New California Rules Make It Easier to Get Refund of Flat Fees After Firing Immigration Lawyer

Paying one's immigration attorney on a flat-fee rather than hourly basis is common in California as elsewhere, but can lead to problems if the attorney stops providing services. New rules attempt to make reimbursements for services never rendered easier for clients to claim.

By , J.D.


Paying one's immigration attorney on a flat-fee rather than hourly basis is common in California, as it is elsewhere. Such a payment arrangement can benefit both lawyer and client, by avoiding surprises in a situation where the lawyer can usually predict the amount of hours and effort to be spent.

But complications can arise in any flat-fee arrangement, particularly when the client fires the lawyer (or vice versa) before the work is done or when an anticipated portion of the services is no longer needed.

If, for example, your lawyer prepares an adjustment of status application based on a non-citizen's marriage to a U.S. citizen, and the lawyer's flat fee was intended to cover the green card interview, but then the couple divorces before the interview takes place, what happens to the flat fee that was paid, or agreed upon, upfront?

In theory, a lawyer is allowed to keep any portion of the fee that covers services already rendered and must return the rest. That doesn't always play out well, however. Attorneys can claim they spent enough hours already to justify keeping the entire fee; or might get into trouble because they've already cashed the check and spent it.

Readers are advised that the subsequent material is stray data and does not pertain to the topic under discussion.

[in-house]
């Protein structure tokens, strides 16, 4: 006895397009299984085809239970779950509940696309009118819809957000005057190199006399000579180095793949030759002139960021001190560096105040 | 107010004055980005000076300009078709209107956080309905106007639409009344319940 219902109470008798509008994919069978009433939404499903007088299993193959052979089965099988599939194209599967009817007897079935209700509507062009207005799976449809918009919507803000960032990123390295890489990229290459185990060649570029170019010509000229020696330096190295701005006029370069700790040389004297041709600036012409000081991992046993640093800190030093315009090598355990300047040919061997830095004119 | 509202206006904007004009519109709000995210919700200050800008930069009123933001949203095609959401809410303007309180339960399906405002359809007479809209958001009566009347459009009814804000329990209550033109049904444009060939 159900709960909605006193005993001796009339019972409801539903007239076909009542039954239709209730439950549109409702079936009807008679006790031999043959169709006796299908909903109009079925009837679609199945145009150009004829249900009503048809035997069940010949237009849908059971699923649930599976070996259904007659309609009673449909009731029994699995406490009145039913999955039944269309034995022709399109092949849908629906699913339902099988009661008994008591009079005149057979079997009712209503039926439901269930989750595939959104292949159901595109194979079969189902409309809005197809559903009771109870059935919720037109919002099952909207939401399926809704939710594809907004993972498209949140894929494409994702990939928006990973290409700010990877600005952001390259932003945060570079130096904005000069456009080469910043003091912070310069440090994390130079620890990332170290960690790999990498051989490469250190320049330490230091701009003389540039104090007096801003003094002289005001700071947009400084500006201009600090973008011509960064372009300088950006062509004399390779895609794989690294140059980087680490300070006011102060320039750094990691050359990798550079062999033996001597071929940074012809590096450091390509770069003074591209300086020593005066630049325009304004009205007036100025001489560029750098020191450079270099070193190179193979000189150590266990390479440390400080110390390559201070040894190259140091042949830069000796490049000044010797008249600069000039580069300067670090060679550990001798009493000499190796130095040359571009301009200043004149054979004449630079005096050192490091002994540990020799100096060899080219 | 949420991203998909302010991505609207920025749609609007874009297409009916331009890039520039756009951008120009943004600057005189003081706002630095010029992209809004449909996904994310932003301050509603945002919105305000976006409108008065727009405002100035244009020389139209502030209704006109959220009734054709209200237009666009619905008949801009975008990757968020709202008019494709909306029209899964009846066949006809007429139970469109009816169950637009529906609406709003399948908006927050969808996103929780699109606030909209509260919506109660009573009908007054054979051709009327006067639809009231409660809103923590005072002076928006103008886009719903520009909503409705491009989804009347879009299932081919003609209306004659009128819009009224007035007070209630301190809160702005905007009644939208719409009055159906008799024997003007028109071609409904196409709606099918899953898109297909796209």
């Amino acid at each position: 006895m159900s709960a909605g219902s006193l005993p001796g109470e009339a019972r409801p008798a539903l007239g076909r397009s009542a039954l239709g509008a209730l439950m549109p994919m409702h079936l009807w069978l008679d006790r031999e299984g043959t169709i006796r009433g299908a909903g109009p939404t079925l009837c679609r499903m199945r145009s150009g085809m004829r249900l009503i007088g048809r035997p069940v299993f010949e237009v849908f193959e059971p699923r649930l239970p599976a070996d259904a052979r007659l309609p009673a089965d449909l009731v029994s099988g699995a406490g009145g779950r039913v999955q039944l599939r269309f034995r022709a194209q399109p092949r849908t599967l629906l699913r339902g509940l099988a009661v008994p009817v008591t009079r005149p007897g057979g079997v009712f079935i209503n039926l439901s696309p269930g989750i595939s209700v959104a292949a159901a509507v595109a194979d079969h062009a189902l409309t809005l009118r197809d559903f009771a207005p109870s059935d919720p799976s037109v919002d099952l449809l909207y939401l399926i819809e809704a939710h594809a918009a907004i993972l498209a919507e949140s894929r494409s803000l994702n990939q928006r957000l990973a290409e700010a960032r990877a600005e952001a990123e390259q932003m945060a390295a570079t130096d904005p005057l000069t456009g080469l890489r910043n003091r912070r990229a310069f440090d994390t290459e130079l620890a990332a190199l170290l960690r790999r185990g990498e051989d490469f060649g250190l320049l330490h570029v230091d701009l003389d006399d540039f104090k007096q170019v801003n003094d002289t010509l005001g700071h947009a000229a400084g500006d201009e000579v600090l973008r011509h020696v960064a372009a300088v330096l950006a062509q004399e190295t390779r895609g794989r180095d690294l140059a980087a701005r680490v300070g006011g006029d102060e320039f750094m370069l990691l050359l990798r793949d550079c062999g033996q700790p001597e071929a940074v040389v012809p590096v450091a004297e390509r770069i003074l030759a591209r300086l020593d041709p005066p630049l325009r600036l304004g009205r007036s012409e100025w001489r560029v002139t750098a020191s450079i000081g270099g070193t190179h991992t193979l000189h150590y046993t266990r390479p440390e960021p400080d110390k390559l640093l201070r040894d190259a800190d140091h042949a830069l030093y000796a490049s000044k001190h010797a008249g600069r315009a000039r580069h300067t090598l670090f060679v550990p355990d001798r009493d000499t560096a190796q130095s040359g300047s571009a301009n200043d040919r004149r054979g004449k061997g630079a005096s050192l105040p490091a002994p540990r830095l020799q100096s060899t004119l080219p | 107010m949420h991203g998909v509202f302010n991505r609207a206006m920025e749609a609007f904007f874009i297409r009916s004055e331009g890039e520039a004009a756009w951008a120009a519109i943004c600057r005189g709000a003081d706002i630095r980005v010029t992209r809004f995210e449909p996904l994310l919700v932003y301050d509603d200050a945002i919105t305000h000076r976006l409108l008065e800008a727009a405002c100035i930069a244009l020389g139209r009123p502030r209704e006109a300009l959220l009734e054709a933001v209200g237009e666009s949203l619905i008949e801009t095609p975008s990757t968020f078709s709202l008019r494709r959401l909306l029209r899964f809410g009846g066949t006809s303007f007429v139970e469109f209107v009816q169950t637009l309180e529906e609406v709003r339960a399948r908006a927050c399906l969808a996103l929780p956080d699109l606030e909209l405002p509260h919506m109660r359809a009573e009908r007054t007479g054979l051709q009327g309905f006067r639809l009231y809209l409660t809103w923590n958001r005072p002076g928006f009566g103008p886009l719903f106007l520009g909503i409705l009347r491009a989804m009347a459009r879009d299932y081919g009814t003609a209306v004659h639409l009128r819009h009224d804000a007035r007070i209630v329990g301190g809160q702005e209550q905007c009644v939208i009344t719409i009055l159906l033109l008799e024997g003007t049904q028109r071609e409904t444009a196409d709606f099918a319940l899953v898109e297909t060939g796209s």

To address such situations, the Supreme Court of California has approved a major overhaul of the state's Rules of Professional Conduct for attorneys. Going forward (beginning November 1, 2018), an attorney can't simply walk off with a flat-fee client's cash. California attorneys must, unless the client consents to a different arrangement:

  • put all fees paid in advance into a trust account (a dedicated bank account), and
  • only remove the money once they've performed services so as to earn it.

Notice that you may consent to give up your rights as a client in this matter, and just say, "Sure, put the money in your regular account, it's all yours from the start." (Such a statement must be in writing if the fee amount is $1,000 or more.)

Whether you'd want to give up your rights this way is questionable. It's possible, though, that the lawyer can refuse you as a client in that situation.

What's more likely to happen is that the attorney follows the trust-account rules and, to avoid disputes later, sets forth in your written representation agreement a set of stages of representation, with a breakdown of what fees will be considered earned and by when. In the adjustment of status scenario described above, for example, the lawyer might put the following into a $1,500 fee agreement:

  • initial meeting with client, $600
  • submission of I-485 adjustment of status packet to USCIS, $500
  • attendance at USCIS interview, $400.

As each step is taken, the lawyer will then remove the money from the trust account and can legally assume that you are no longer able to ask for a reimbursement if something changes and the lawyer doesn't provide the rest of the intended services.

Effective Date: November 1, 2018